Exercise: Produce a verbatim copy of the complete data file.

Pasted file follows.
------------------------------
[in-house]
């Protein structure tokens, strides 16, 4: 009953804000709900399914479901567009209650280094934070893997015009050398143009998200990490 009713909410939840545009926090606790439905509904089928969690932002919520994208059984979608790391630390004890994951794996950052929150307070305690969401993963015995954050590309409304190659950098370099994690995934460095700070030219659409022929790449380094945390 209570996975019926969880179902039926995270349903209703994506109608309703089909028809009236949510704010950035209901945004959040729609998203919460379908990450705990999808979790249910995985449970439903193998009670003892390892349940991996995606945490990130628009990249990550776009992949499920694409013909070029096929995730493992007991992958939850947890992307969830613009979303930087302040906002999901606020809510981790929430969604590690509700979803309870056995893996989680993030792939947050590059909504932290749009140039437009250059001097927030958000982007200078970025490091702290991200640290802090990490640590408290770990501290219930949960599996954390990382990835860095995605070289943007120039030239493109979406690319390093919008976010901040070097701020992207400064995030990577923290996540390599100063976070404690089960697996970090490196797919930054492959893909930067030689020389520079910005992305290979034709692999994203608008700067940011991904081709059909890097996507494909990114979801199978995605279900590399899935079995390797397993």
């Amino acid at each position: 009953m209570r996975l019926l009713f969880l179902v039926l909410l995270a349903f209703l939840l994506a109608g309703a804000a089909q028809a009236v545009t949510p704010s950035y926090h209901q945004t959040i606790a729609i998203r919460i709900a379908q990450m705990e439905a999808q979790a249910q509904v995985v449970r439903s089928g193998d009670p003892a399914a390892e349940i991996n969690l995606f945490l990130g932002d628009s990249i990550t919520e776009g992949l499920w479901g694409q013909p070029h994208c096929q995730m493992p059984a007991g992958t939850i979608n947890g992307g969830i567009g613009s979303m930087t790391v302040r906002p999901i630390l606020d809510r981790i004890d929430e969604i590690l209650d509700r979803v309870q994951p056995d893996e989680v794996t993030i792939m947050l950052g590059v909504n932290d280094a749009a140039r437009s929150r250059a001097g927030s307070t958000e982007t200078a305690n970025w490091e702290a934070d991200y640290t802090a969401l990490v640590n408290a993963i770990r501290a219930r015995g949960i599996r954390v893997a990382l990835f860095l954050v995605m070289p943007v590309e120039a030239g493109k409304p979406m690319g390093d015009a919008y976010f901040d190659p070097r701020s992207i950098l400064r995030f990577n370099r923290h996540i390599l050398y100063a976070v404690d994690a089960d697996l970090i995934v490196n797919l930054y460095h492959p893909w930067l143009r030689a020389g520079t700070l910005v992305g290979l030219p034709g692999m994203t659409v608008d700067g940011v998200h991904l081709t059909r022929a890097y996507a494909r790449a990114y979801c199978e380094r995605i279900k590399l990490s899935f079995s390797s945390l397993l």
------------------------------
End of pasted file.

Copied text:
[in-house]
């Protein structure tokens, strides 16, 4: 009953804000709900399914479901567009209650280094934070893997015009050398143009998200990490 009713909410939840545009926090606790439905509904089928969690932002919520994208059984979608790391630390004890994951794996950052929150307070305690969401993963015995954050590309409304190659950098370099994690995934460095700070030219659409022929790449380094945390 209570996975019926969880179902039926995270349903209703994506109608309703089909028809009236949510704010950035209901945004959040729609998203919460379908990450705990999808979790249910995985449970439903193998009670003892390892349940991996995606945490990130628009990249990550776009992949499920694409013909070029096929995730493992007991992958939850947890992307969830613009979303930087302040906002999901606020809510981790929430969604590690509700979803309870056995893996989680993030792939947050590059909504932290749009140039437009250059001097927030958000982007200078970025490091702290991200640290802090990490640590408290770990501290219930949960599996954390990382990835860095995605070289943007120039030239493109979406690319390093919008976010901040070097701020992207400064995030990577923290996540390599100063976070404690089960697996970090490196797919930054492959893909930067030689020389520079910005992305290979034709692999994203608008700067940011991904081709059909890097996507494909990114979801199978995605279900590399899935079995390797397993």
């Amino acid at each position: 009953m209570r996975l019926l009713f969880l179902v039926l909410l995270a349903f209703l939840l994506a109608g309703a804000a089909q028809a009236v545009t949510p704010s950035y926090h209901q945004t959040i606790a729609i998203r919460i709900a379908q990450m705990e439905a999808q979790a249910q509904v995985v449970r439903s089928g193998d009670p003892a399914a390892e349940i991996n969690l995606f945490l990130g932002d628009s990249i990550t919520e776009g992949l499920w479901g694409q013909p070029h994208c096929q995730m493992p059984a007991g992958t939850i979608n947890g992307g969830i567009g613009s979303m930087t790391v302040r906002p999901i630390l606020d809510r981790i004890d929430e969604i590690l209650d509700r979803v309870q994951p056995d893996e989680v794996t993030i792939m947050l950052g590059v909504n932290d280094a749009a140039r437009s929150r250059a001097g927030s307070t958000e982007t200078a305690n970025w490091e702290a934070d991200y640290t802090a969401l990490v640590n408290a993963i770990r501290a219930r015995g949960i599996r954390v893997a990382l990835f860095l954050v995605m070289p943007v590309e120039a030239g493109k409304p979406m690319g390093d015009a919008y976010f901040d190659p070097r701020s992207i950098l400064r995030f990577n370099r923290h996540i390599l050398y100063a976070v404690d994690a089960d697996l970090i995934v490196n797919l930054y460095h492959p893909w930067l143009r030689a020389g520079t700070l910005v992305g290979l030219p034709g692999m994203t659409v608008d700067g940011v998200h991904l081709t059909r022929a890097y996507a494909r790449a990114y979801c199978e380094r995605i279900k590399l990490s899935f079995s390797s945390l397993l």